Deeper Questions: Mirthful Melodies!

Our favourite music provokes an emotional response. Sometimes, it provokes a physical one, too – laughter!

Whether silly or sophisticated, wacky or risibly wise, the music that makes us laugh can hold the same kind of importance to us as the music that makes us cry, or dance for that matter. So, the deeper question we’re asking this week is all about that. What are the songs that have made us literally LOL?

Let’s find out!

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Rob’s Pick

“Weird” Al Yankovic practically made his name writing a succession of comedy songs from the early ’80s up until today. In this, he’s had an enduring career in an arena that is usually set aside for one-hit wonders. Yankovic is largely known for his extremely well-observed (and, when you really listen, remarkably well-played and produced) parody versions of popular hits. But my favourite of his songs is an original taken from his 1985 album Dare to be Stupid – “One More Minute”.

In a sense, this is a parody too. It’s a take on late ’50s and early ’60s doo-wop misery break-up songs but in this case taken to the extreme, with cartoonish self-harm and punitive measures against malt shops aplenty. Those things are pretty funny. But I think the elements that really make it hilarious are those that serve the sonic details of the genre in such a precise manner; the call and response dynamics between lead vocal and back ups, the vocal quirks (like Al’s big “hickup” at the end), and the super-earnest delivery maybe above all. It’s over the top, but not any more so than so many other break up songs in this same vein ala Bobby Vinton and his ilk.

In 1990 while at college, some friends of mine lip-synched this at a school event (my favourite line to mime as a backup singer? “leeches ...” at 2:50). It was just one of those songs that, especially as a young person who really was that earnest about a great many things including (but not limited to!) love and break-ups, reminded me to lighten up, and try to see the funny side.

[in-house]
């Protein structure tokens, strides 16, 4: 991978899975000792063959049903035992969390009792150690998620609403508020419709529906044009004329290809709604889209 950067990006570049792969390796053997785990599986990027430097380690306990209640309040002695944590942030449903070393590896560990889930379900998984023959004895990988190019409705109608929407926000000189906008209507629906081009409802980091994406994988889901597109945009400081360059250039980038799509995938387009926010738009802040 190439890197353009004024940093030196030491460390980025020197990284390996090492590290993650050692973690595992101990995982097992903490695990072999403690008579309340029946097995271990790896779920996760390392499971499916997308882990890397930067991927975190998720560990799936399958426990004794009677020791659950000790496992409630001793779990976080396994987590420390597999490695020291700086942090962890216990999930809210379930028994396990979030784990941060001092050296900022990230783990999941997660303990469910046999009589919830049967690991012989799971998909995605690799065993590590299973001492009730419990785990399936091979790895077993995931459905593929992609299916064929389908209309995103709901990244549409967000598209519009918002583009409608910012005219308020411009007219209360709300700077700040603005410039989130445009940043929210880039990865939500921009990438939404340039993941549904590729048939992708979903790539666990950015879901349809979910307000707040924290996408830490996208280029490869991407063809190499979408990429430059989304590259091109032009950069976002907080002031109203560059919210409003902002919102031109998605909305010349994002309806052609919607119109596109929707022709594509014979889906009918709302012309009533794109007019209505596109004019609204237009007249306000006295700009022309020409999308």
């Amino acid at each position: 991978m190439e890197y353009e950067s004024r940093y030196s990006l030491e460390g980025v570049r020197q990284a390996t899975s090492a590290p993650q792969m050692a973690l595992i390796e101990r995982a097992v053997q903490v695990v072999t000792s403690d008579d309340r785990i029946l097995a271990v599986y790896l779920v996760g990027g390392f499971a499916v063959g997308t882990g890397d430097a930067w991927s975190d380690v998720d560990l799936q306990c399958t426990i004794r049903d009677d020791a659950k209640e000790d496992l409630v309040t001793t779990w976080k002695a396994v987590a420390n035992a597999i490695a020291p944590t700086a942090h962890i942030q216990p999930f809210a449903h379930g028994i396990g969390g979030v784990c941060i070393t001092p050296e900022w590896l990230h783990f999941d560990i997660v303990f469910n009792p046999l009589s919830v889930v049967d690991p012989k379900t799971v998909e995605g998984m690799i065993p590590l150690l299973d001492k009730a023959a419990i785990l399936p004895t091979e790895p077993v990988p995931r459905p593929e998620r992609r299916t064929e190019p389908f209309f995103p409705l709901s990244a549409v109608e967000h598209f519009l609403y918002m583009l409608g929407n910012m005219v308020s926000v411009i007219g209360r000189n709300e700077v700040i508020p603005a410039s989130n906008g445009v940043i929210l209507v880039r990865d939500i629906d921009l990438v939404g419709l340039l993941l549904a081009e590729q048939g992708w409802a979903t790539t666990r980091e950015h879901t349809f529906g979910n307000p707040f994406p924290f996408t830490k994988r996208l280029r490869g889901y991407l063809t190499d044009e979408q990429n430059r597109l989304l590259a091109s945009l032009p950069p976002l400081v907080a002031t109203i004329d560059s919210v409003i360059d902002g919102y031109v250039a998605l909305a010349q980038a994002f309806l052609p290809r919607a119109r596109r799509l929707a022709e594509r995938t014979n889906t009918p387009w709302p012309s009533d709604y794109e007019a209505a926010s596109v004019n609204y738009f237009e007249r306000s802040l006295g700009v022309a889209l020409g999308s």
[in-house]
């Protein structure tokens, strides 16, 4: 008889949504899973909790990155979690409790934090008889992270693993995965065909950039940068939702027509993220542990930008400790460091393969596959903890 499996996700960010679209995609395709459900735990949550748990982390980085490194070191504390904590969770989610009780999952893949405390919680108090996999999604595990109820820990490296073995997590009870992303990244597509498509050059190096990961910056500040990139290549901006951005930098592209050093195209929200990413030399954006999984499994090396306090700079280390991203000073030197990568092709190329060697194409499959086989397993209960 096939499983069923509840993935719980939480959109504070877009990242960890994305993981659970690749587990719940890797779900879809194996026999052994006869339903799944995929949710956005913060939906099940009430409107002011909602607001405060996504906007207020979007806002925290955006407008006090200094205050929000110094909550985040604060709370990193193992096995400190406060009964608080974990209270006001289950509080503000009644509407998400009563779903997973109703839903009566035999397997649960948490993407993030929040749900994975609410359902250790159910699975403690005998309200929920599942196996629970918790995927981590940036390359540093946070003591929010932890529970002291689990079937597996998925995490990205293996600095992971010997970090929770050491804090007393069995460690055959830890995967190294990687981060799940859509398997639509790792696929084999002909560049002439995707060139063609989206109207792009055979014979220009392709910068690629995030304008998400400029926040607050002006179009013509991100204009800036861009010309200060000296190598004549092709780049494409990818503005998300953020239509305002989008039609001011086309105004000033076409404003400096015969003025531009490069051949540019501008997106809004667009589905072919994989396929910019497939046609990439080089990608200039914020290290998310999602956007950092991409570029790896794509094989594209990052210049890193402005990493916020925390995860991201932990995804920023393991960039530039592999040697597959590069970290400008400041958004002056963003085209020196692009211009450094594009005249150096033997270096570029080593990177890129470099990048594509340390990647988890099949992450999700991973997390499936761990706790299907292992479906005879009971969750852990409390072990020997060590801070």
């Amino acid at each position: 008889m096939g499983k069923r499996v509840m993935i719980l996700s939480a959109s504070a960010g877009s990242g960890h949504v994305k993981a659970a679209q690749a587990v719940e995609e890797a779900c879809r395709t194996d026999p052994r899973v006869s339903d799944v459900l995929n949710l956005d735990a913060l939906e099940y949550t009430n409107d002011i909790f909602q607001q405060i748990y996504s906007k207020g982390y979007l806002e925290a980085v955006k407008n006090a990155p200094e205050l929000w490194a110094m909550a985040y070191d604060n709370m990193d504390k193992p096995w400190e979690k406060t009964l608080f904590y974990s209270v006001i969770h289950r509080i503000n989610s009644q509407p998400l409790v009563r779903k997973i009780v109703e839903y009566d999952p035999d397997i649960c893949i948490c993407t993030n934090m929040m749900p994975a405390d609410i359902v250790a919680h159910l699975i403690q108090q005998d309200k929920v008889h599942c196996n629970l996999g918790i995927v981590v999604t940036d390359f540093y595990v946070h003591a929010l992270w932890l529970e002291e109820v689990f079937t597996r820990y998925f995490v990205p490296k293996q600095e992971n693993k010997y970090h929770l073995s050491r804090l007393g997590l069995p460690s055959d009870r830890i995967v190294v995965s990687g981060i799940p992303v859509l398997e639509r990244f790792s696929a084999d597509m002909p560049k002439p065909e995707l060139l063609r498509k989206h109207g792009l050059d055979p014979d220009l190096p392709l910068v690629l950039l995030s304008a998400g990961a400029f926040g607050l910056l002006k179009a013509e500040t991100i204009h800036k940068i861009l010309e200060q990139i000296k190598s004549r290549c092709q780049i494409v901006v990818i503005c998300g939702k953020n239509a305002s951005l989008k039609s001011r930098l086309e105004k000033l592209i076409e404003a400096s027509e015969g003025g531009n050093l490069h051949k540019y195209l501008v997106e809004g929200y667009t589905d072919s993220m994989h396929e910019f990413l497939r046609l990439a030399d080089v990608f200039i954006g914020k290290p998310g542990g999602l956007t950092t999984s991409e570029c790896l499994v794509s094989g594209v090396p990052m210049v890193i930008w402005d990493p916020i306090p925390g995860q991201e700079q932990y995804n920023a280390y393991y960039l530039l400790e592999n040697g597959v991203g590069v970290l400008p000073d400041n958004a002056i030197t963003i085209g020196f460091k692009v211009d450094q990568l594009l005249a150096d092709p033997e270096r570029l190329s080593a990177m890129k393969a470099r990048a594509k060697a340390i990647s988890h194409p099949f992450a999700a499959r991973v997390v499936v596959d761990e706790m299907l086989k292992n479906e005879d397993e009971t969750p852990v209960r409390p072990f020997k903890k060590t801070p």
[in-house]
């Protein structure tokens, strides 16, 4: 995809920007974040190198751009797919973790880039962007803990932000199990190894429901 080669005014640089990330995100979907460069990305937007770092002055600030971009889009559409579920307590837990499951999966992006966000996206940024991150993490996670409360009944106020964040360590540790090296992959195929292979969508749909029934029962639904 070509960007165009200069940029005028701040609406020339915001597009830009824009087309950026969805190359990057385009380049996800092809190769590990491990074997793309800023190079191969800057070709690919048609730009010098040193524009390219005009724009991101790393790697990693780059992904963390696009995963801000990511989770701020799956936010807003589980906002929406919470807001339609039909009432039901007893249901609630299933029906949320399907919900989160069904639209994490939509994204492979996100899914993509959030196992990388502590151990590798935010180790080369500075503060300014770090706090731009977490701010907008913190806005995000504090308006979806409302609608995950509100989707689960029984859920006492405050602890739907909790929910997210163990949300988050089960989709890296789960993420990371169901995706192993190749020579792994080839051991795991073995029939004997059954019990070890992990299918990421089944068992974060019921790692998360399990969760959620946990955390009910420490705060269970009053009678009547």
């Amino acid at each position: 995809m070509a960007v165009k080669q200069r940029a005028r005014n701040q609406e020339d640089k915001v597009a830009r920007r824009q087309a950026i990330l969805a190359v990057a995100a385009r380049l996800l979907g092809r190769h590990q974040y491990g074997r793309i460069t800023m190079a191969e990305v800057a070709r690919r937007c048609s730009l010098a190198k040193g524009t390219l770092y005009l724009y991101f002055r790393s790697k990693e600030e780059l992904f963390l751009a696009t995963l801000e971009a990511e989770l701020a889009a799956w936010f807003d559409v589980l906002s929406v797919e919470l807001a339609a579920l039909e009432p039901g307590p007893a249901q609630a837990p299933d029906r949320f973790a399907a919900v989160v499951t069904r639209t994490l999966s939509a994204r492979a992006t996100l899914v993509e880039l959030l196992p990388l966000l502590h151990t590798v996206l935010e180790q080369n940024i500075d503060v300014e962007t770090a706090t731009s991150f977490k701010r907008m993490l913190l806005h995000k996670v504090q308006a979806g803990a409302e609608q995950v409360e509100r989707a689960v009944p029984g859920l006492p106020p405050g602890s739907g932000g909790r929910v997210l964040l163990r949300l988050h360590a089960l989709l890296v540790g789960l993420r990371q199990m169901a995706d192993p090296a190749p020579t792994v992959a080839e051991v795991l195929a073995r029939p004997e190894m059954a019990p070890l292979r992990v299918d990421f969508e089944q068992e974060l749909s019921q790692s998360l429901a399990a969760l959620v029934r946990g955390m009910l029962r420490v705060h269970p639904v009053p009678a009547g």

Mixing comedy and pop music without undercutting either one is pretty tough to pull off I imagine. Judging that as a listener, and for my money, few do it as well as “Weird” Al, even today.

Shannon’s Pick

I can unequivocally say my favorite comedy track is Monty Python’s “Philosopher’s Drinking Song.”  My parents aren’t much for censorship, so when I was growing up I saw a whole lot of comedy that would be considered “inappropriate”. I don’t remember how old I was the first time I saw Holy Grail, but it was definitely single digits. Still, it wasn’t until high school that I came across their 1989 release, Monty Python Sings. As a nerdy, academically minded high schooler (as opposed to the completely not nerdy or academically minded adult I’ve since turned into, cough cough) my mind was blown.

I essentially used the “Philosopher’s Drinking Song” as an ideological checklist, working my way through the highlights of every single thinker that got name-checked. Nietzsche, Kant, Hegel, Descarte – every single one of them I first heard about and then went on to LEARN about thanks to Eric Idle’s alcohol-inspired rhyme schemes. Plus, it’s catchy as hell and has the build and sound of a drinking song, which at least let me pretend my scholastic journey was light-hearted and fun instead of deeply DEEPLY geeky.